Oslo University Hospital is a merger of three former university hospitals in Oslo. Biomedical research is one of the hospital's core activities. Research at the hospital is closely interlinked with research undertaken at the University of Oslo. More than 50% of all biomedical research in Norway is published by researchers affiliated with the hospital. Research undertaken cover both basic research, translational research, and clinical research.
One of The Norwegian Research Council's three new prizes for young outstanding researchers goes to Kyrre Eeg Emblem from the Department of Diagnostic Physics at the Division of Radiology and Nuclear Medicine. Each prize is 500.000 kroner and will be distributed on March 1st.
Kyrre Eeg Emblem's research will benefit cancer patients directly. Using MRI machines, he can predict how different therapies work on people with cancer. The goal is to understand how the treatment affects the disease, and thereby predict which patients respond to the cancer treatment.
In a study published in Nature Communications on February 12th, establishment of a novel in vitro cellular assay is reported, which can be used to gain in-depth insights into how antibodies and albumin variants are transported in and out of cells, and to predict how efficiently such molecules are rescued from intracellular degradation. The assay has been coined HERA and stands for human endothelial cell-based recycling assay.
The study is based on research conducted by scientists from the Laboratory of Adaptive Immunity and Homeostasis, headed by Jan Terje Andersen, at OUH and UiO, together with several international collaborators from Harvard Medical School, The Jackson Laboratory and Roche Pharma Research and Early Development in Munich.
Ole Jacob Elle, head of the "Medical Robotics, visualisation and navigation" research group at The Intervention Centre at the Divsion of Emergencies and Critical Care has been selected as "Innovator of the Month" by the South-Eastern Norway Regional Health Authority (Helse Sør-Øst RHF). Elle's research activities and interests are presented in a popular science article (in Norwegian) entitled "Technology and health - hand in hand". He is fascinated by robots, holograms and navigation systems, and how these things can make everyday life in health care better.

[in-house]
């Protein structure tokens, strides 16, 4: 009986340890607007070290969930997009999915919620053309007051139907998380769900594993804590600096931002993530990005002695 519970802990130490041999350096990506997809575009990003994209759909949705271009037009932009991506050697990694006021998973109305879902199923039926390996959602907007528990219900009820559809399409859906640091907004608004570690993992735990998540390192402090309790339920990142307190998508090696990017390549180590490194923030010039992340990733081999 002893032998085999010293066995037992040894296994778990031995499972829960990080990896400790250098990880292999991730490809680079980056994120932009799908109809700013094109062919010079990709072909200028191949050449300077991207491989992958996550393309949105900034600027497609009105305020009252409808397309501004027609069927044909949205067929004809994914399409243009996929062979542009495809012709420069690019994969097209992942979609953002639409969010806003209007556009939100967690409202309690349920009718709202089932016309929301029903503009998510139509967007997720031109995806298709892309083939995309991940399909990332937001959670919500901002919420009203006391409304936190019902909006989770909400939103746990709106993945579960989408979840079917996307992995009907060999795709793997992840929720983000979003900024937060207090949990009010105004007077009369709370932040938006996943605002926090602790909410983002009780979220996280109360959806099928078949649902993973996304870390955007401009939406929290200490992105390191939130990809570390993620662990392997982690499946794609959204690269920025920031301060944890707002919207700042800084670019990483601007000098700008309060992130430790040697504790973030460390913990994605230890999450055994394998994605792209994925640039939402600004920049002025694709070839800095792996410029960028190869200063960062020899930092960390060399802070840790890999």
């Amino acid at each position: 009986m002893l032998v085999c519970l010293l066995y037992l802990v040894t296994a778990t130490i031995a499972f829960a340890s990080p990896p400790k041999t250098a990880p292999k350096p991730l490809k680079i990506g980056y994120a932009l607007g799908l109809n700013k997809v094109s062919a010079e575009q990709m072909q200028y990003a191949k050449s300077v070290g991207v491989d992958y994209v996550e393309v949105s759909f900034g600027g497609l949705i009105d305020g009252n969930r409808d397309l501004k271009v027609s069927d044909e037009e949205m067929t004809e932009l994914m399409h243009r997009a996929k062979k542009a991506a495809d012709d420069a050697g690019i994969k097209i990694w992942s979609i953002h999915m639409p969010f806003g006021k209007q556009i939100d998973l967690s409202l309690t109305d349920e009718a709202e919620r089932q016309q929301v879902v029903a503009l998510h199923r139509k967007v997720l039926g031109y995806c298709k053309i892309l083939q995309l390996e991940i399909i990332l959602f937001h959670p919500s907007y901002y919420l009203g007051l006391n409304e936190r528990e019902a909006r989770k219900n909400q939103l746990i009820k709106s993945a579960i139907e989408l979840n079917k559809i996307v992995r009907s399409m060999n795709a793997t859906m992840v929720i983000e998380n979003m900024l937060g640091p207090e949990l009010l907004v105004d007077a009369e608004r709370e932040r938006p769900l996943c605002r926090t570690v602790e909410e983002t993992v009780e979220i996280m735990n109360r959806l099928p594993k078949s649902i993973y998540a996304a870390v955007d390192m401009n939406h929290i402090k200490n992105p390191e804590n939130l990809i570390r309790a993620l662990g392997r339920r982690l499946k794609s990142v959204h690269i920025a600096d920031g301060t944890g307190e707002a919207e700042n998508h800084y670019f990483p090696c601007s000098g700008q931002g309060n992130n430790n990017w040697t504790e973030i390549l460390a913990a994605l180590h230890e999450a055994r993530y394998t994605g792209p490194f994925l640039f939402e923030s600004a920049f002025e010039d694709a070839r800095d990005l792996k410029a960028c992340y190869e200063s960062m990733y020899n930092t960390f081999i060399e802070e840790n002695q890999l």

Jon Michael Gran, researcher at the Oslo Centre for Biostatistics and Epidemiology (OCBE), recently received a grant of 15 million NOK from the Research Council of Norway (HELSEVEL program). The title of the project is “Effects of workplace initiatives on sick leave and work participation - new statistical and causal models to utilise population registries”. The project will utilise large linked population-wide registry data in assessing the effects of the Norwegian Agreement on a More Inclusive Working Life (the IA Agreement) and the use of graded sick leave on long-term health related absence from work.
Since their introduction 12 years ago, intravitreal anti-vascular endothelial growth factor (VEGF) drugs have gradually become the standard of care for several prevalent and debilitating retinal eye diseases. The anti-VEGF treatment is given by an injection into the eye. In a ground-breaking project, clinicians, researchers and pharmacists at Oslo University Hospital (OUH) and University of Oslo (UiO) have collaborated to improve the safety, efficacy and economy of the anti-VEGF procedure, which in 2017 was performed about 23.000 times at OUH alone. The results are likely to impact practices across Norway and also internationally.
Leiv Arne Rosseland from the Division of Emergencies and Critical Care was appointed "Researcher of the Month" for January 2018 by the South-Eastern Norway Regional Health Authority (Helse Sør-Øst RHF). Rosseland works within the field of pain relief, especially related to obstretic anasthesia. He is also concerned that we use the good registry data that we have more actively than today. Rosseland's work is presented in a feature article published on the home page of Helse Sør-Øst.
Karl-Johan Malmberg, head of the "Natural Killer Cell Biology and Cell Therapy" group at the Department of Cancer Immunology, has recently been awarded a prestigious “FRIPRO Toppforsk” grant from the Research Council for the project "Programming natural killer cell function through the organelle communication".
The Norwegian government is aiming for long-term efforts to build research communities on the highest level. In total 24 Norwegian projects, all disciplines included, receive between 15 and 25 mill NOK. The grants are aimed at research communities that have the potential to become international leaders within their fields.
Two of the 24 selected projects are led by group leaders at the Institute for Cancer Research. The other is Tor Erik Rusten from the Department of Molecular Cell Biology.
As one of 24 PIs in Norway (all disciplines included), Tor Erik Rusten, who is group leader at Institute for Cancer Research and PI in Centre for Cancer Cell Reprogramming (CanCell), has been awarded a prestigious “Toppforsk” grant from the Research Council for the project “Tumor-Host Biology”.
Each of the 24 projects receive between 15 and 25 mill NOK. The grants are aimed at research communities that have the potential to become international leaders within their fields.
Two of the 24 selected projects are led by group leaders at the Institute for Cancer Research. The other is Karl-Erik Malmberg from the Department of Cancer Immunology.
Professor Karl-Johan Malmberg, head of the c at the Department of Cancer Immunology at the Institute for Cancer research, was recently interviewed on radio by the Norwegian Broadcasting Corporation (NRK) in connection with a news item on NRK radio and on their home page about recent research progress on the subject "how killer cells may overcome cancer" (entitled "Drepeceller kan ta knekken på kreft").